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Tech Talk: The Year in Gear

Here we are again at the end of another year in audio. How’s the weather?

I live in Nashville, which is growing at an astounding rate. The studio and live business here is brisk, with a lot of bands either moving in or coming through town to record or play the local venues. Your area and experience will differ but what we all have in common is the gear that comes through the pipeline.

In some cases prices are dropping; for example, Steven Slate lowered his Everything Bundle prices across the board, It’s now $14.99 monthly for the annual plan; $24.99 month to month; or $179.88 flat rate for the year. Slate also bowed the VerbSuite Classic, FG-STRESS plug-in model of the Distressor, and the D16 Repeater modeling 23 classic and neo-classic delays.

Plugin Alliance has launched its Holiday calendar sale with a different plug-in offered on special every day. They were going for $9 each in November, so there should be some great deals to be had this month, as well. PA has also been busy developing new products, releasing the new brainworx bx_rooMS reverb and Unfiltered Audio Sandman Pro delay.

Affordable gear in 2016 isn’t just about plug-ins. ATC released its most affordable monitor yet at AES. The SCM12 Pro is a passive, two-way monitor with a 6-inch woofer and 1-inch tweeter that goes for $1,990. ATC’s P1 Pro amp stays upmarket, providing 150 W of clean power for $3,490. Watch for my review in the new year. Also affordable, and out of the ordinary, is the BAE Hot Fuzz guitar pedal ($225). It’s two pedals in one that can be used in parallel or in series. The left side is a high-frequency boost, and the right side is an English 1970s-style fuzz box. Radial Engineering, the company that regularly comes to NAMM and AES with a dozen or so new products, released the Studio Q talkback system for $299.99, and the LX2 and LX3 passive line splitters.

Just a month or so ago, Avid released Pro Tools 12.6, which I chose as one of my Top Gear picks for the year. When 12.5 bowed with elegant, embedded collaboration tools, I thought, “How can you top this?” But they did. The new clip-based channel strip in Pro Tools 12.6 HD is top-notch. Read my review in this issue for the full skinny. My next favorites pick is the Focal Trio 6BE monitor. They are full-range, offering plenty of booty-kicking power, and like Focal’s SM9, the 6BE is two systems in one box. The Focus mode lets you quickly A/B between a three-way and two-way system at the push of a footswitch. Last on my list is the Chandler Limited RS124 compressor (Mix November 2016). It’s a new-classic version of three coveted hardware compressors from Abbey Road’s Beatle era. It is nothing short of delicious imparting sonic personality that works on any style of music.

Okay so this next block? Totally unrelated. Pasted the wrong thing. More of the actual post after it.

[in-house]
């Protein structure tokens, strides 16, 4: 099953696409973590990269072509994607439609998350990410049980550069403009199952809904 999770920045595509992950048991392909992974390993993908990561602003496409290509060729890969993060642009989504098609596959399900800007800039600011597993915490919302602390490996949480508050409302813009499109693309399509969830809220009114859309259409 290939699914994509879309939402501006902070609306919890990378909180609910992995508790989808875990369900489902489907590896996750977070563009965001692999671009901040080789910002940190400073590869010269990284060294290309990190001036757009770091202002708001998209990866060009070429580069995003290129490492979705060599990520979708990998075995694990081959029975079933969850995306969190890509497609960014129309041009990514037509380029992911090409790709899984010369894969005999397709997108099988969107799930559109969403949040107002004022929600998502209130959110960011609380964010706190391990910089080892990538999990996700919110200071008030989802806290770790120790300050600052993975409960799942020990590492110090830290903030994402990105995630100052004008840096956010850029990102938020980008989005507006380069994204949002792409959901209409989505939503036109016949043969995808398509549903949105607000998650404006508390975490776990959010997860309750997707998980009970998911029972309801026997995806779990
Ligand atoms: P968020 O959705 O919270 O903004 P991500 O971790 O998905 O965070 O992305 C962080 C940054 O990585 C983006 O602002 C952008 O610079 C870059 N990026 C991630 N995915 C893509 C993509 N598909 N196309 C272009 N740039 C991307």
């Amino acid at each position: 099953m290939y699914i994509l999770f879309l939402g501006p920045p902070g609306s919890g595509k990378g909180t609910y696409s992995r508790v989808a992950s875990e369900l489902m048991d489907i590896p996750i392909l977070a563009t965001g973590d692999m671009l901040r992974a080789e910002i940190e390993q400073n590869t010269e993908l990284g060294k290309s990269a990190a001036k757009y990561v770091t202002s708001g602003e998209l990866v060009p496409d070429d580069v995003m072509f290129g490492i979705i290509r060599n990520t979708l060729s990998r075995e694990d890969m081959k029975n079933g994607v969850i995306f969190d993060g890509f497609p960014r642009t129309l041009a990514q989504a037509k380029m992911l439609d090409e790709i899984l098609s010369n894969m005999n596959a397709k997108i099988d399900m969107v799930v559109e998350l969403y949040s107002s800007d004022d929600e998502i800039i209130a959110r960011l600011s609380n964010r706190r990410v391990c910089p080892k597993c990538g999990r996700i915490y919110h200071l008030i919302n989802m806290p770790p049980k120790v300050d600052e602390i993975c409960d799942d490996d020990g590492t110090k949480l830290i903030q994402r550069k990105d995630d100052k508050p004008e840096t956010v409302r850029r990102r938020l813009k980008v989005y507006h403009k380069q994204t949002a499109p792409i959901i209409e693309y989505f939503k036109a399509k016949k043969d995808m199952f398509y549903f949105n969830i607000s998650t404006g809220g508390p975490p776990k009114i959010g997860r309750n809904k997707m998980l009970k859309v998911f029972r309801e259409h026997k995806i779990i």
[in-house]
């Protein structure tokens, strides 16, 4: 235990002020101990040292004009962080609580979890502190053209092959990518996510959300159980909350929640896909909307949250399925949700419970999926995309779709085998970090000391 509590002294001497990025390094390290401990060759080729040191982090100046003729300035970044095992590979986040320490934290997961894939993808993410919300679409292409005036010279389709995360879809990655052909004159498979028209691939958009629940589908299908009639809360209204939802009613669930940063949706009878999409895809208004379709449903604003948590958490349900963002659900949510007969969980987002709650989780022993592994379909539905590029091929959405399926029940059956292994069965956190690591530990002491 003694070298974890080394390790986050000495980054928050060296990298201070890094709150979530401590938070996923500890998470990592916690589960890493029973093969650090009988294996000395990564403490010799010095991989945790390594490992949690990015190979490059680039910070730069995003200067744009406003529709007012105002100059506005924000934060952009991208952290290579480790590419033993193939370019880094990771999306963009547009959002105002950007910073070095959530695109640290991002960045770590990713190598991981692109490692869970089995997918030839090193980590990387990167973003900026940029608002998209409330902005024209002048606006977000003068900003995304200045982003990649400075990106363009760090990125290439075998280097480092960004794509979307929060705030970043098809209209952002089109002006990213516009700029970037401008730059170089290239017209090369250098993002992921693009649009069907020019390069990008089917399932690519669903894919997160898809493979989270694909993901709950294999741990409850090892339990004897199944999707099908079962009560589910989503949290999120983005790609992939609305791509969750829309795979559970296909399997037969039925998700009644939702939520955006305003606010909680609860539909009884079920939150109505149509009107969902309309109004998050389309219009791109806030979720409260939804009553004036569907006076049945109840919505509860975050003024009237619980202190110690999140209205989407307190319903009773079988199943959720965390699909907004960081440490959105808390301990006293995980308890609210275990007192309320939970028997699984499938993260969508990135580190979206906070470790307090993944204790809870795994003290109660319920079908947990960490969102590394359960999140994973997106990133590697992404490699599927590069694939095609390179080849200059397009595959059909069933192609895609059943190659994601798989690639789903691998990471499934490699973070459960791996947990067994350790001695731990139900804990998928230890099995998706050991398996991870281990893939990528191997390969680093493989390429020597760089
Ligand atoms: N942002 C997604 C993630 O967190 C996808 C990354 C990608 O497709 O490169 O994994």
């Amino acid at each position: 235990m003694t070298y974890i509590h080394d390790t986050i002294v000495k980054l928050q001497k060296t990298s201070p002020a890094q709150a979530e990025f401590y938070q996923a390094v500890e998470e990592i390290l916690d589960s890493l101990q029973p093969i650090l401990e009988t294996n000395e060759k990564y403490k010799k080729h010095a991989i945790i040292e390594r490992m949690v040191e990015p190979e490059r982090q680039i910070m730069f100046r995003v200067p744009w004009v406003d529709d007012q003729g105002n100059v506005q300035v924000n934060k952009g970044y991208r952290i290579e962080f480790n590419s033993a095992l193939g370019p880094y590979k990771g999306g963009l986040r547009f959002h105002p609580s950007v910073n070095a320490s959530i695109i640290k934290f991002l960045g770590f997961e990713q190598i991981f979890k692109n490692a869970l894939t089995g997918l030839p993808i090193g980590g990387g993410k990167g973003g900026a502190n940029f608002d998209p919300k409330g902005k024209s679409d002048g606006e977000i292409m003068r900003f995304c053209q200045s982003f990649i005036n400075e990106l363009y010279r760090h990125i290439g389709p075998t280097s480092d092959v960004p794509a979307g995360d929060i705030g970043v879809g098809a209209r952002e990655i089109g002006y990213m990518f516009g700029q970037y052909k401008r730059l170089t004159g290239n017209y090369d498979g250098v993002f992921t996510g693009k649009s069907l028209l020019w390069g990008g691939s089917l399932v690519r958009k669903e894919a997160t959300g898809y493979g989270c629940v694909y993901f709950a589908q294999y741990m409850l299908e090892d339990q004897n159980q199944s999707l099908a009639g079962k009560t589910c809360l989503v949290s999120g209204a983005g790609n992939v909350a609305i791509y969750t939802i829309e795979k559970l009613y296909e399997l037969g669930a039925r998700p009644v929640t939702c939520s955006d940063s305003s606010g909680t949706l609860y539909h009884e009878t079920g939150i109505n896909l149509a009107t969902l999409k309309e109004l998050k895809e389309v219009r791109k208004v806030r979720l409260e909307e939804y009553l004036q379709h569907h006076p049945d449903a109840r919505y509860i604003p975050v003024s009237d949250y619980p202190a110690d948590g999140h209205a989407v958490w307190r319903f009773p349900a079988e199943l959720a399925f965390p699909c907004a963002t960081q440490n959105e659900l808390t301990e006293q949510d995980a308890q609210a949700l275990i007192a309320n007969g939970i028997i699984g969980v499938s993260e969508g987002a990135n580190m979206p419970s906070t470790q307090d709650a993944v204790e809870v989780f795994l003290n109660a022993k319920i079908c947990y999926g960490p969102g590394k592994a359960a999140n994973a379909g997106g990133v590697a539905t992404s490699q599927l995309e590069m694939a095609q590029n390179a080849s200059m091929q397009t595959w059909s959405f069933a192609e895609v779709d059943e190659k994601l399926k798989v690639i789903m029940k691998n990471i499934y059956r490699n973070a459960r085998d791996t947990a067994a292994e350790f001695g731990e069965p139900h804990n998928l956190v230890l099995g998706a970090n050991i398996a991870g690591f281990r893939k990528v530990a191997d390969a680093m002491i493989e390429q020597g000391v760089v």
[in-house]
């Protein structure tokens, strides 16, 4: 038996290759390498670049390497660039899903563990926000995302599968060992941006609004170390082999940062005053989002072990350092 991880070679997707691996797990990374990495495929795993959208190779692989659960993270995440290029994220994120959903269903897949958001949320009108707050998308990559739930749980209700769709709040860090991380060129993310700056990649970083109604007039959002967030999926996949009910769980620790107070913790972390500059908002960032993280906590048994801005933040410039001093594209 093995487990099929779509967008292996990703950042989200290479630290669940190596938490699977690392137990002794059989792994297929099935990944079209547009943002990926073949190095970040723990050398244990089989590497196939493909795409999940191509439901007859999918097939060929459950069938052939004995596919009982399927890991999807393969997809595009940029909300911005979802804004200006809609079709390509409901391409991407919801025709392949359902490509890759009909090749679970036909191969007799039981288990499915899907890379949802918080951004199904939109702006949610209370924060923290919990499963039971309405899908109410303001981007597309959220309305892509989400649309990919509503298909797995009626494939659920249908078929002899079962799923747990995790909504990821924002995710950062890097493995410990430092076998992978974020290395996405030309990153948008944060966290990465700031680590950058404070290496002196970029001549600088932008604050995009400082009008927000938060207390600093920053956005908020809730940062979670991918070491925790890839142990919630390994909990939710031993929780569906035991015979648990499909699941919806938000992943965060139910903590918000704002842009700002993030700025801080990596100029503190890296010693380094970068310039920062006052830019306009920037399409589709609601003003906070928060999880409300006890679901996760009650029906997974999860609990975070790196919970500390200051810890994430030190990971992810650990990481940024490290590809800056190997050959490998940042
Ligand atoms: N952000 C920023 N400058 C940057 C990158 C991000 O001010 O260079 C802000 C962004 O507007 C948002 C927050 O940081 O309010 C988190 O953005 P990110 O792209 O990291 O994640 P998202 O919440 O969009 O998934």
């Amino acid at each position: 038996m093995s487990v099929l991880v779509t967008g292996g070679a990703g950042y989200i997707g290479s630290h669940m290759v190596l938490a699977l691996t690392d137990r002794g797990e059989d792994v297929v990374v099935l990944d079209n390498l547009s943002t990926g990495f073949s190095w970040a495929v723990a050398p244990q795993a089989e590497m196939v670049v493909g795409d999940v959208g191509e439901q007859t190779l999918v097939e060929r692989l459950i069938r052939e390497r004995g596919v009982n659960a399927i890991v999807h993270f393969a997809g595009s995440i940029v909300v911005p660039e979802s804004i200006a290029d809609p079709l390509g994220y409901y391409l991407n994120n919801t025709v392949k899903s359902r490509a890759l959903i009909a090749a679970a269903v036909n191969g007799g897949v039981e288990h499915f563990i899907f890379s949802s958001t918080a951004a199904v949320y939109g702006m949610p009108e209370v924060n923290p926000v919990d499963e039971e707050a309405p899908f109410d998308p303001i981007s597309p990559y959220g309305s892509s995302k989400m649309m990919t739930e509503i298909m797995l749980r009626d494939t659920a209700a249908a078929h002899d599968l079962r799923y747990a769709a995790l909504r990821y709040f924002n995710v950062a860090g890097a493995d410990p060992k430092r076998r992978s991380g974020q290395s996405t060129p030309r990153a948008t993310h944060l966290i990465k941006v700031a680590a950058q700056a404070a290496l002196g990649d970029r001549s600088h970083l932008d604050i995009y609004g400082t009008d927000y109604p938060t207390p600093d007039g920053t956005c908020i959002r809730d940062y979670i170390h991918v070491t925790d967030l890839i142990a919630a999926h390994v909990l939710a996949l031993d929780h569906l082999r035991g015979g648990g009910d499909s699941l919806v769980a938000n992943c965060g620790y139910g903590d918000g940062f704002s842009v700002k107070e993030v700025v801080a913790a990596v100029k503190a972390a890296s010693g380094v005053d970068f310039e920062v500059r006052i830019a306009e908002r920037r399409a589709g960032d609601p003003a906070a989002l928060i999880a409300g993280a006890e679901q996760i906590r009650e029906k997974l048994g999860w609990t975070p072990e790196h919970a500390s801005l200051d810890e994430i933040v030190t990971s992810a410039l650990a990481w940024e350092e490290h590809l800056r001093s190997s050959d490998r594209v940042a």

Mix reviewer Barry Rudolph’s favorites from 2016 include the PSI Audio Active Velocity Acoustic Absorber C20. Barry put it into his own room and found that it solves low-frequency room mode issues in an entirely new and revolutionary way. Working with passive room treatment panels, two or more AVAA C20s can be more effective and take the place of much larger bass traps in controlling small room acoustic problems. Read his review online from our June 2016 issue. Barry also picked DMG Audio’s Limitless Mastering Limiter plug-in (Mix July 2016). It’s only $199, and Barry says, You can have your mixes loud, achieve a specific LUFS target loudness if required, yet retain musicality and high-quality sound with minimal negative artifacts.”

UK-based engineer Wes Maebe picked the UA Apollo 8p interface (Mix October 2016). Wes found that it delivered a transparent sound and was extremely intuitive to use. But if you’re after a colored sound, the Unison plug-in suite will provide that latency free. Wes summed it up nicely, “If you’re looking for a box that will give you crisp and clean microphone preamps with the ability to turn them into classic and vintage sounding ones, look no further.” He also liked the Meris Mercury 7 500 Series reverb ($549). It’s a sound shaper that allows you to alter reverb creatively rather than just dial in time and pre-delay.

Mix reviewer Brandon T. Hickey spends most of his time engineering audio for independent films. He loved the Audio Ease Indoor reverb plug-in and said, “I had never imagined the elaborate graphics, nor the effect that they would have on quickly finding a sound, but also the ability to powerfully pan sounds into that environment.” Read his review of Indoor in November 2016 Mix. Second on his list was the Radial Space Heater 8×2 analog summing mixer. “It is hard to imagine any single piece of gear that could have a more profound influence on all of your recordings and mixes than the Space Heater,” said Brandon. But B! Tell us how you really feel!

In a year that brought a lot of ups and downs, it’s a relief to know that our audio world still turns, and we’re still making movies, records, and loving the art of making sound. Thank you all for reading Mix and this column and if you’d like to communicate, ping me on Facebook and let’s talk shop!